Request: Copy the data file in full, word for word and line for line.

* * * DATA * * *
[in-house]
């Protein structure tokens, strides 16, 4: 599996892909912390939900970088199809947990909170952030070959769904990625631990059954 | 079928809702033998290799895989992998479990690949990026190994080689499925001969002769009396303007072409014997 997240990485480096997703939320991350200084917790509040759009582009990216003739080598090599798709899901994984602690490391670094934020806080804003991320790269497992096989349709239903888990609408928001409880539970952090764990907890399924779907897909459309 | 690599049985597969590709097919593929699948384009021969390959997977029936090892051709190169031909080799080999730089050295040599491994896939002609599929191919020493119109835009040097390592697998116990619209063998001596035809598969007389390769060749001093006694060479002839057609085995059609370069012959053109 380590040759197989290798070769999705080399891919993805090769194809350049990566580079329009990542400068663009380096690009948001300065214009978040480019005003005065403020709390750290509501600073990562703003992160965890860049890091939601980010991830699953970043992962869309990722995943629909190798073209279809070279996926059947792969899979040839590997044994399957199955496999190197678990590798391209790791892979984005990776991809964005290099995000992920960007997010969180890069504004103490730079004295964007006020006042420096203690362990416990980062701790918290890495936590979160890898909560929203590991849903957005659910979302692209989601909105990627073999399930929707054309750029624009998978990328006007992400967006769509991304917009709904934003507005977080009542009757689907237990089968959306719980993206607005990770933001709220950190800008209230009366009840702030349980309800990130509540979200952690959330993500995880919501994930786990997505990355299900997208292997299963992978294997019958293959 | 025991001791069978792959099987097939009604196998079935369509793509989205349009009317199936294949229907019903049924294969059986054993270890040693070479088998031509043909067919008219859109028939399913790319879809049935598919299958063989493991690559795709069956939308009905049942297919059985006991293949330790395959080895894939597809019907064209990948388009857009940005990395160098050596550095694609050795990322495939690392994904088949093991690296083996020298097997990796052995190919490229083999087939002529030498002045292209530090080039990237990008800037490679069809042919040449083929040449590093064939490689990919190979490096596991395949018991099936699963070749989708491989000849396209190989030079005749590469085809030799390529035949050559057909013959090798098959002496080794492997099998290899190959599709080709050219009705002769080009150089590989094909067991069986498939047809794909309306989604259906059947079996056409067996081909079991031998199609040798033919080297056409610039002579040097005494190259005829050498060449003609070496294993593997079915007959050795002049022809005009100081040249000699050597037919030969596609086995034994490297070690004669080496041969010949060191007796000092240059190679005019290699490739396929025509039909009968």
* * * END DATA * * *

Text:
[in-house]
């Protein structure tokens, strides 16, 4: 599996892909912390939900970088199809947990909170952030070959769904990625631990059954 | 079928809702033998290799895989992998479990690949990026190994080689499925001969002769009396303007072409014997 997240990485480096997703939320991350200084917790509040759009582009990216003739080598090599798709899901994984602690490391670094934020806080804003991320790269497992096989349709239903888990609408928001409880539970952090764990907890399924779907897909459309 | 690599049985597969590709097919593929699948384009021969390959997977029936090892051709190169031909080799080999730089050295040599491994896939002609599929191919020493119109835009040097390592697998116990619209063998001596035809598969007389390769060749001093006694060479002839057609085995059609370069012959053109 380590040759197989290798070769999705080399891919993805090769194809350049990566580079329009990542400068663009380096690009948001300065214009978040480019005003005065403020709390750290509501600073990562703003992160965890860049890091939601980010991830699953970043992962869309990722995943629909190798073209279809070279996926059947792969899979040839590997044994399957199955496999190197678990590798391209790791892979984005990776991809964005290099995000992920960007997010969180890069504004103490730079004295964007006020006042420096203690362990416990980062701790918290890495936590979160890898909560929203590991849903957005659910979302692209989601909105990627073999399930929707054309750029624009998978990328006007992400967006769509991304917009709904934003507005977080009542009757689907237990089968959306719980993206607005990770933001709220950190800008209230009366009840702030349980309800990130509540979200952690959330993500995880919501994930786990997505990355299900997208292997299963992978294997019958293959 | 025991001791069978792959099987097939009604196998079935369509793509989205349009009317199936294949229907019903049924294969059986054993270890040693070479088998031509043909067919008219859109028939399913790319879809049935598919299958063989493991690559795709069956939308009905049942297919059985006991293949330790395959080895894939597809019907064209990948388009857009940005990395160098050596550095694609050795990322495939690392994904088949093991690296083996020298097997990796052995190919490229083999087939002529030498002045292209530090080039990237990008800037490679069809042919040449083929040449590093064939490689990919190979490096596991395949018991099936699963070749989708491989000849396209190989030079005749590469085809030799390529035949050559057909013959090798098959002496080794492997099998290899190959599709080709050219009705002769080009150089590989094909067991069986498939047809794909309306989604259906059947079996056409067996081909079991031998199609040798033919080297056409610039002579040097005494190259005829050498060449003609070496294993593997079915007959050795002049022809005009100081040249000699050597037919030969596609086995034994490297070690004669080496041969010949060191007796000092240059190679005019290699490739396929025509039909009968």